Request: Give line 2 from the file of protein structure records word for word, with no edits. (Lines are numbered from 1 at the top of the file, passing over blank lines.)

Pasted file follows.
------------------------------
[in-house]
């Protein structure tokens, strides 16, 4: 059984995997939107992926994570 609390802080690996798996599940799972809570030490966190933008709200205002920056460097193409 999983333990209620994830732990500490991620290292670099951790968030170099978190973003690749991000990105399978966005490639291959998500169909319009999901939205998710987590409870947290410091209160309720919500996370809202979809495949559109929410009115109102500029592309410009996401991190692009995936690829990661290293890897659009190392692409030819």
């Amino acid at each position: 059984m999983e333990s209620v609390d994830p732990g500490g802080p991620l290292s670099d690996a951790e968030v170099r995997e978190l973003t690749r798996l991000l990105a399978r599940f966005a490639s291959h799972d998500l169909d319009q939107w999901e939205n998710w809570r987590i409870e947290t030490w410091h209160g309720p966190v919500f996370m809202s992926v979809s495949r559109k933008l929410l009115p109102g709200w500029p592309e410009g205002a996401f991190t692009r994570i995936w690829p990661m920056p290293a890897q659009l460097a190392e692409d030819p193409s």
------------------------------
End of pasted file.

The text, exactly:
């Protein structure tokens, strides 16, 4: 059984995997939107992926994570 609390802080690996798996599940799972809570030490966190933008709200205002920056460097193409 999983333990209620994830732990500490991620290292670099951790968030170099978190973003690749991000990105399978966005490639291959998500169909319009999901939205998710987590409870947290410091209160309720919500996370809202979809495949559109929410009115109102500029592309410009996401991190692009995936690829990661290293890897659009190392692409030819």